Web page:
Hello from a Proud Scot with Anglesey blood in her veins

by Liz
(North of Glasgow)

Hello,


My great grandparents (both Williamses!) migrated north to Glasgow in the late 1800s. My great grandfather was Owen Williams, a copper miner from Pengorffwysfa and my great grandmother was Winifred Williams (maiden and married surname) from Amlwch.

I paid my first visit to Anglesey a couple of years ago and found it heavenly.

It was magical to walk in the footsteps of my ancestors and to see the sights they would have seen.

LIZ

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Feb 17, 2011
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Pengorphwysfa
by: Wil

Hi Liz

I've just found Y Wern on Google Map, but it's a small private bungalow in a very small estate. Behind this I can see a farm and I guess that this might well be Wern Farm.

The shop is right on the junction. The little terrace with Capel Shiloh at the other end. After my Aunty Elin left there in the 1940s I think it was run by someone called Herbert. First name or surname I don't know. Directly opposite the Wern house is a little council estate which is named after him.

I imagine that you've driven the road up past Y Wern and around the headland that overlooks Point Linus Lighthouse. Its a narrow, steep and nervy little road and the views are fabulous on a sunny day, past Puffin Island and all the way east to Llandudno's Great Orme.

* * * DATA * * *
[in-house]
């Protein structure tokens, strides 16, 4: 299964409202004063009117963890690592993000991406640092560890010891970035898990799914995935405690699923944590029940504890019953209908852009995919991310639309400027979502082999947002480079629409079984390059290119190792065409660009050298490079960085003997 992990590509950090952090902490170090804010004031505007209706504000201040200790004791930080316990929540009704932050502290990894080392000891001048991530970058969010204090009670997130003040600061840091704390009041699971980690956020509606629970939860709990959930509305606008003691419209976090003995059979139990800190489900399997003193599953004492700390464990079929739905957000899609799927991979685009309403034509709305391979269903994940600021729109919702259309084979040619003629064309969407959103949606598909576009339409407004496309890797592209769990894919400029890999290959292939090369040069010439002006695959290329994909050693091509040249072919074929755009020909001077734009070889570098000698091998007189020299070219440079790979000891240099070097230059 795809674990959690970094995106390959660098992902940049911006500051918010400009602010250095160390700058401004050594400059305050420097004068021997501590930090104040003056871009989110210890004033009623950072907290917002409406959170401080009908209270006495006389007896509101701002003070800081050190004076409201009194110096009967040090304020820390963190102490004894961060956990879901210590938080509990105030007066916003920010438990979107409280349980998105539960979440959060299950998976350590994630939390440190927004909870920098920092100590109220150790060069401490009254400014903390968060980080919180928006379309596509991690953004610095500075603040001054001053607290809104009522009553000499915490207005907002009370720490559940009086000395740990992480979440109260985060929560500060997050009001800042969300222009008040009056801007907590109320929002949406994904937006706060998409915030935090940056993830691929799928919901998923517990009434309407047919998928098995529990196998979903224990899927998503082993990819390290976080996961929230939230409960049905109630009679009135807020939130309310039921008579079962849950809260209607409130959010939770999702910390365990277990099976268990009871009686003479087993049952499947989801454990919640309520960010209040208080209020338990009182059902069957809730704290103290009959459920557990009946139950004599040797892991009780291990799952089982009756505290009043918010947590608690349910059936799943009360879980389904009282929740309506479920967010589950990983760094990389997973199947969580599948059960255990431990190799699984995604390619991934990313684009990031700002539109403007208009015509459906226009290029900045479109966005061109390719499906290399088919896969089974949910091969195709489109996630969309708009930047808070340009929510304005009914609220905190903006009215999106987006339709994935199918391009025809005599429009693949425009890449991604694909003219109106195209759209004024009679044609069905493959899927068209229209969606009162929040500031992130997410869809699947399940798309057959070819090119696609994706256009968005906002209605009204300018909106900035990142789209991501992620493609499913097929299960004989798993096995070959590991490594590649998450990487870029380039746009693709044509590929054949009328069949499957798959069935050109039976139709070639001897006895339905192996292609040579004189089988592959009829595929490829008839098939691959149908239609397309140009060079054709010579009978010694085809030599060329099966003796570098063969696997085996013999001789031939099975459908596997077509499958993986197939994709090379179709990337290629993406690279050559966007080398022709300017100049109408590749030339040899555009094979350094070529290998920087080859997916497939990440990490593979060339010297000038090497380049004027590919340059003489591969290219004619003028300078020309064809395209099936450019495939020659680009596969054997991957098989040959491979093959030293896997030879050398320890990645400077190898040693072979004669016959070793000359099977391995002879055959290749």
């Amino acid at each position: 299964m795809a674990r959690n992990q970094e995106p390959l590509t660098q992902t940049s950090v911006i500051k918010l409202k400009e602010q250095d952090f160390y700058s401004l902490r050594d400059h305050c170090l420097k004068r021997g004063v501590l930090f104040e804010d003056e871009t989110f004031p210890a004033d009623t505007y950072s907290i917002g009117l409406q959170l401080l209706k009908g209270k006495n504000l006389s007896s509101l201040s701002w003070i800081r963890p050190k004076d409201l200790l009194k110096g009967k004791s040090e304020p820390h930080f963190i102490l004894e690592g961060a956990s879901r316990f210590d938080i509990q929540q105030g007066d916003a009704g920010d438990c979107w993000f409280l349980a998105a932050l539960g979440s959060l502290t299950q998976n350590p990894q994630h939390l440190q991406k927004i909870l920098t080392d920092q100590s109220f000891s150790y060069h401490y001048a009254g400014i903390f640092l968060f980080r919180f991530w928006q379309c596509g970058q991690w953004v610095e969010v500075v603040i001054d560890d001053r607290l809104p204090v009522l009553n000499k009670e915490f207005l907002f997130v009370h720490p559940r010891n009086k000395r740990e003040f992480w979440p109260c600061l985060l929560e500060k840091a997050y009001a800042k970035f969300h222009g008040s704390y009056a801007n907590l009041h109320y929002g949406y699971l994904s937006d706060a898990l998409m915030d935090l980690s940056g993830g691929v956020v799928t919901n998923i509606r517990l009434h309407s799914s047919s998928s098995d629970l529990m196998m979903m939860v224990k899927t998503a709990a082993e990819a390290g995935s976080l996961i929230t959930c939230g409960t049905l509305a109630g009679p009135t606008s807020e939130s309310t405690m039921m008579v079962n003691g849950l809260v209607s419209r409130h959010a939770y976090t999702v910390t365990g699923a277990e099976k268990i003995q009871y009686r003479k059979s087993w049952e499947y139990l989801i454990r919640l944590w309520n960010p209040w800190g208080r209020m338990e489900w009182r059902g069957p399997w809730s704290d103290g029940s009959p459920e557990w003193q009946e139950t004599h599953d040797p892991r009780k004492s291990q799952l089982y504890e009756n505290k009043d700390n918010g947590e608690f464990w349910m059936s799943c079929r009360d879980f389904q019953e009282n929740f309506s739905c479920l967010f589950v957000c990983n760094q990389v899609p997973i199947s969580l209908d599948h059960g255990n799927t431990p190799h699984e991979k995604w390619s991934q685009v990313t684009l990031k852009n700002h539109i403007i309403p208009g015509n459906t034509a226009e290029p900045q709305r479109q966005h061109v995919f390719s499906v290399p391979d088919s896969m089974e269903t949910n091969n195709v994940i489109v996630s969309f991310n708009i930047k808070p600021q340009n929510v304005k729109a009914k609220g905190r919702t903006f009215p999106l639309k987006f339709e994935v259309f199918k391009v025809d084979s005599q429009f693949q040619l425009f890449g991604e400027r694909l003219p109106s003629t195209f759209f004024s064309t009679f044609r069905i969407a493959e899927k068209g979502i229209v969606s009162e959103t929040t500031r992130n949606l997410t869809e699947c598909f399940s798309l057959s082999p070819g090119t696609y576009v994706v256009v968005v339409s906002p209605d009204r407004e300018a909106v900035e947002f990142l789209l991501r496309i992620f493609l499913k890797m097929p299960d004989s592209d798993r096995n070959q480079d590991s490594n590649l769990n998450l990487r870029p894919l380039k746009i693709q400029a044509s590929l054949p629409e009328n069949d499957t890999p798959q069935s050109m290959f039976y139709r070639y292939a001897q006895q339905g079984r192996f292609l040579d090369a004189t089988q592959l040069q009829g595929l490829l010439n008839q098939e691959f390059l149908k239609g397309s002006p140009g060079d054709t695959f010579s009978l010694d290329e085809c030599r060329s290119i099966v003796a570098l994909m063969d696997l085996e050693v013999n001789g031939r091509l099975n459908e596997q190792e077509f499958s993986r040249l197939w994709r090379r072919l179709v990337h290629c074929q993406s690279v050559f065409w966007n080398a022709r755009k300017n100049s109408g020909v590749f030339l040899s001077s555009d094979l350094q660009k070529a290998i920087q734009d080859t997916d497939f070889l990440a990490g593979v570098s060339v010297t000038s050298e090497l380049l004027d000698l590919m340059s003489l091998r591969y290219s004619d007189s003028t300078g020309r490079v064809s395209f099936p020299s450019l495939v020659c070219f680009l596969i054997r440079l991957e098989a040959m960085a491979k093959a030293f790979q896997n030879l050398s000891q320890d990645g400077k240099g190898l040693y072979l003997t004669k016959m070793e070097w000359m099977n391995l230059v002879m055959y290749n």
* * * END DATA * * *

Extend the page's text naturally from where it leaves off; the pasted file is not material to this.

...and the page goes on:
There is a real sense of ancientness to the ruined farm buildings along the road, as if they have become contaminated by an ancient Celtic curse.

Still, it's a beautiful stretch of road to drive along and the Anglesey Coastal Path below is a great place to spot Gray Seals and just chill out.

A glorious place to visit and I'll see if I can get some photos for you this weekend if the weather's good.

I'll be writing link pages to my new Amlwch page soon and wonder if you have any family stories that you'd care to share.

I'd do my best to get the right photos to fit your article.

Take care

Nos Da
(Good Night)

Wil

Feb 16, 2011
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Celtic languages.
by: 'Drew

Scots-Welsh. The word 'Strath Clyde'- a place in Scotland, is a twist on the Welsh 'Ystrad Clyd'.

Derbyshire has a history to be seen where likewise Welsh rulers held land, in the Bakewell- Great Longstone area.

Owen Williams of Caergeiliog, Anglesey, was my Great Grandfather. I believe he was a Blacksmith.

'Black Lake' in Welsh is 'Llyn Ddu'. Note the 'Du' and 'Lyn' for it appears in the Viking language for DubLin, a Viking name for the Irish city, meaning also 'Black Lake' Du b'lyn.

'Drew
Alaska




Diolch 'Drew

Very instructional. No culture or language stands aloof of exteranal influence. Commerce, you think?

I'll be in touch with some local news for you and Gordon.

Wil

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